Plastic, convenience, and corporate power

By Deb Hogshead
Guest Columnist

June 22, 2024

“It cannot be right to manufacture billions of objects that are used for a matter of minutes, and then are with us for centuries.” – Roz Savage, environmental advocate

At a Troy City Council meeting this past spring, Rumpke representatives announced a collaboration with Hefty. The new alliance encourages us to buy more plastic so we can recycle more plastic when what we need in our environment is less plastic.

The ReNew program sounds like a good thing. For your convenience, you can spend $8 for a pack of 20, 13-gallon orange plastic bags. Fill a bag with hard-to-recycle items, then toss the bag into your regular recycling bin. At the recycling plant, Rumpke staff will pull the bag from the recycling stream and direct the contents to facilities that can recycle them. It’s better than sending that stuff to a landfill, but not much.

Truth is we can’t recycle our way out of the myriad problems caused by plastic and its production. These problems go beyond unsightly litter here in Miami County. Plastics are petroleum based. Their production causes pollution that threatens health. People of color disproportionately bear the brunt because plastics manufacturers tend to locate near their communities. Plastics take a long time to decompose. And they never go away. They just break into tiny pieces. Researchers have detected close to 240,000 particles of plastic, typically invisible to the naked eye, in an average liter of bottled water. Plastics harm and kill wildlife and marine life. When we eat seafood, we’re likely consuming plastic-contaminated fish. Research may not always be definitive, but scientists suspect the ingestion and inhalation of micro- and nanoplastics — which are found everywhere — pose serious consequences to our health and wellbeing.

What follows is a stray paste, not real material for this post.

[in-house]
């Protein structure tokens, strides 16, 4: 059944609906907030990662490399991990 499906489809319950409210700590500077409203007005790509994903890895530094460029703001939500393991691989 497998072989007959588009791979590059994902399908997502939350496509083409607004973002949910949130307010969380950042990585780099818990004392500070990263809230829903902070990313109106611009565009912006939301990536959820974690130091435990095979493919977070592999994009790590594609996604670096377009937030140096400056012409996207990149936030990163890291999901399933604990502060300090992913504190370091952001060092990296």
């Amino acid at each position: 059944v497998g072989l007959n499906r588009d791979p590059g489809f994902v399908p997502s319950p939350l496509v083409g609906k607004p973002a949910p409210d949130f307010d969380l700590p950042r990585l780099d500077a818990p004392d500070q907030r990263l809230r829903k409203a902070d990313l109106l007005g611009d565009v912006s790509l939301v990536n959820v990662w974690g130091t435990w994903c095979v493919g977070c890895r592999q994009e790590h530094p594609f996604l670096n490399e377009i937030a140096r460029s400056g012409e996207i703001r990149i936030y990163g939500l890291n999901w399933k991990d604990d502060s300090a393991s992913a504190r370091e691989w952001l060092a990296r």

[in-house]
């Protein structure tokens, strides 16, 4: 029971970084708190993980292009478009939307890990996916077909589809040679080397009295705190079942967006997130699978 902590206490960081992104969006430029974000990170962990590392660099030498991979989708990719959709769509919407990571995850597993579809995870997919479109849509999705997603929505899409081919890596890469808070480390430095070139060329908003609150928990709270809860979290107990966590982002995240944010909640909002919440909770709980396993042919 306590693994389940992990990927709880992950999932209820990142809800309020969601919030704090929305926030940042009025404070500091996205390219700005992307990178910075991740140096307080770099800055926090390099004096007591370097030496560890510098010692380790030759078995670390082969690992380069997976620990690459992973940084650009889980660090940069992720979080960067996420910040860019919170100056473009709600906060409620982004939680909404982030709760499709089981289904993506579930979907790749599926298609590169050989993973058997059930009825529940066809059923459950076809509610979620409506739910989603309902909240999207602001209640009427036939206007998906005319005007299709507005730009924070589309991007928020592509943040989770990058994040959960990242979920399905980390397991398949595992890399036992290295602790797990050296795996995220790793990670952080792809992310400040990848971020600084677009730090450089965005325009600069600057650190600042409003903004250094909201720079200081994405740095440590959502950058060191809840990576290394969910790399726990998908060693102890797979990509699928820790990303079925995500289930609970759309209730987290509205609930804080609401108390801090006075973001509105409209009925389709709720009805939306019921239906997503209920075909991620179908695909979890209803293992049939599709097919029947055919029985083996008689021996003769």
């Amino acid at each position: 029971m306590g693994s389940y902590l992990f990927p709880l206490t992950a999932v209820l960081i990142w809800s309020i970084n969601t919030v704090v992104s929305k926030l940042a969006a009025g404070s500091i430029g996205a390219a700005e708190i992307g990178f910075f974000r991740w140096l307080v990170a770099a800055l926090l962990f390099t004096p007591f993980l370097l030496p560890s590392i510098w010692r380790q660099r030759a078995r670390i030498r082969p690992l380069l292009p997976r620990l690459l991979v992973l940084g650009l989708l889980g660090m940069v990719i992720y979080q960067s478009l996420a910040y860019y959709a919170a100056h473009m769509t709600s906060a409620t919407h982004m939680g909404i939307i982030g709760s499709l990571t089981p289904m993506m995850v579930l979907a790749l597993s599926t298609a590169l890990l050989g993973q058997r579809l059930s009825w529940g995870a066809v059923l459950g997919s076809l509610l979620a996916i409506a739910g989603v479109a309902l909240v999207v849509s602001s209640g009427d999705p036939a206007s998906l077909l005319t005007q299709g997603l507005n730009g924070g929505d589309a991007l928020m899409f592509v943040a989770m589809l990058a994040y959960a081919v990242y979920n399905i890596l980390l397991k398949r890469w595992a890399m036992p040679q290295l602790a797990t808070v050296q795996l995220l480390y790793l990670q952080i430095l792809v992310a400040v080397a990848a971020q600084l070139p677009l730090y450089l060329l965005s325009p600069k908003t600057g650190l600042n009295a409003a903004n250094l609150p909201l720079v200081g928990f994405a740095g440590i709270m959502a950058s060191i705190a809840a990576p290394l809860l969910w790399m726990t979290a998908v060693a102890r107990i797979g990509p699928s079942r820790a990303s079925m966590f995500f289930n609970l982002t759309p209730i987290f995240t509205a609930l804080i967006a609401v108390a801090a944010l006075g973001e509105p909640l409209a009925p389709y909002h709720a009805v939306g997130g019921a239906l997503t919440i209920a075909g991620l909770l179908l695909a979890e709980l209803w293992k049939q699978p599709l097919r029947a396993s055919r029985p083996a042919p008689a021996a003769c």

There are plastic products we need. But there’s a lot we don’t need, particularly single-use plastics that make life convenient but wind up causing more harm than good. Bottled water, for instance. Most of us don’t need bottled water, yet people haul loads of it out of Kroger every day. Not only is the water bottled in plastic, the bottles themselves are wrapped in plastic. For our convenience. Of the 35 billion water bottles Americans consume each year, only 12% gets recycled. (See where plastic typically ends up by Googling the United Nation’s “In Images: Plastic is Forever.”)

We need legislation and policies that help reduce the production and use of harmful plastics. One thing likely to stand in the way of change — aside from our love affair with convenience — is the influence large corporate entities have on decisions that put profits over public and environmental health.

Cuyahoga County and the city of Cincinnati both passed ordinances to curtail the use of single-use plastic bags. Both have delayed implementation. Why? Because in 2021, the Ohio Chemistry Technology Council and other incorporated associations successfully lobbied for a state law to prohibit local bans on plastic bags.

Corporate entities, created on paper through a chartering process, should not have the power to undermine a local community’s right to home rule. Historically, corporations didn’t have this power. We shut them down if they didn’t act in the public interest. But then the U.S. Supreme Court decided a corporation is a person and, through a series of decisions over the course of many years, granted them inherent, inalienable constitutional rights. As a consequence, corporations now have power over us. The 1960s folk song “Garbage” reflects this power: “The plastic’s mixed in giant vats from some conglomeration/That’s been piped from deep within the earth or strip-mined from the land/And if you question anything, they say, “Why, don’t you see?/It’s absolutely needed for the economy.”

We must change our relationship to plastic and accept some inconvenience. We must also change our relationship to corporations and challenge their power to decide what we need. We know what we need — healthy citizens, a healthy environment, and much less plastic.

The writer is a Troy resident and a volunteer with Move to Amend Miami County.

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